Applied Behaviour Analysis (ABA): Part 3 – ABA is Individualised

By Dr. Don Togade, Ph.D., BCBA-D
“With repeated success, confidence builds and grows.” – Dr. Don

In the previous blog post, Dr. Don shared his insights on ABA being both a helping and an inclusive discipline. He also briefly described the importance of conducting comprehensive behavioural assessments so that a client’s safety, progress, and dignity are upheld to the highest possible standards. In this post, Dr. Don will share his thoughts about ABA’s unique approach to learning – that is, an individualised approach to teaching.

Amongst early neurodiverse learners, ABA has been effective in teaching them skills that they can apply in their daily lives. These include, but are not limited to, daily living/self-help, academic, play, and social skills.

By skillfully arranging teaching sequences, learners will be able to maximise the benefits of a learner-centered approach to instruction. For instance, when teaching complex skills (e.g. reading, writing, tying shoe laces, toothbrushing, following directions, conversational skills etc.), the systematic breaking down into smaller steps allows for faster learning and retention. Since each step has to be mastered before progressing to more advanced skills, learners reliably experience success. With repeated success, confidence builds and grows.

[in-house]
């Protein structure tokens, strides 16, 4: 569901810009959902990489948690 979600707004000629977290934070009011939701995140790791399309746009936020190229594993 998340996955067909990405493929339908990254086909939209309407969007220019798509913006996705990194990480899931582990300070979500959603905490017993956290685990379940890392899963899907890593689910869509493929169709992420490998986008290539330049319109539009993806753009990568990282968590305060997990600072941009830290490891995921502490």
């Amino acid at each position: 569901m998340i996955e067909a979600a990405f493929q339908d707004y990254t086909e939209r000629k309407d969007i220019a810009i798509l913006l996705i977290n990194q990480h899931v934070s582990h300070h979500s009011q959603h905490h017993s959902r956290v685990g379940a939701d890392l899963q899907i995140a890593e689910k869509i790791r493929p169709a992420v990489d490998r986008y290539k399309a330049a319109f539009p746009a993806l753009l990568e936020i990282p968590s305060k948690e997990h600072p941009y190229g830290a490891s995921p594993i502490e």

Since the focus of ABA is to teach socially significant behaviors, learners are also concurrently taught to practice their skills in relevant social situations. For instance, learners who are learning how to read might practice their skills with novels, reading instructions, street signs, and food labels in the grocery store etc. To promote socialisation skills, teaching might include practicing turn-taking, cooperation, and conversational skills with novel playmates. By practicing these skills across diverse contexts, it equips the learner in successfully navigating their environment. This thereby increases their motivation to learn and explore experiences that are meaningful to them and their families.

Interested to find out more? Watch out for the final blog post as Dr. Don will  share his insights on the most important characteristic of ABA – that is, its ability to empower people. Stay tuned!

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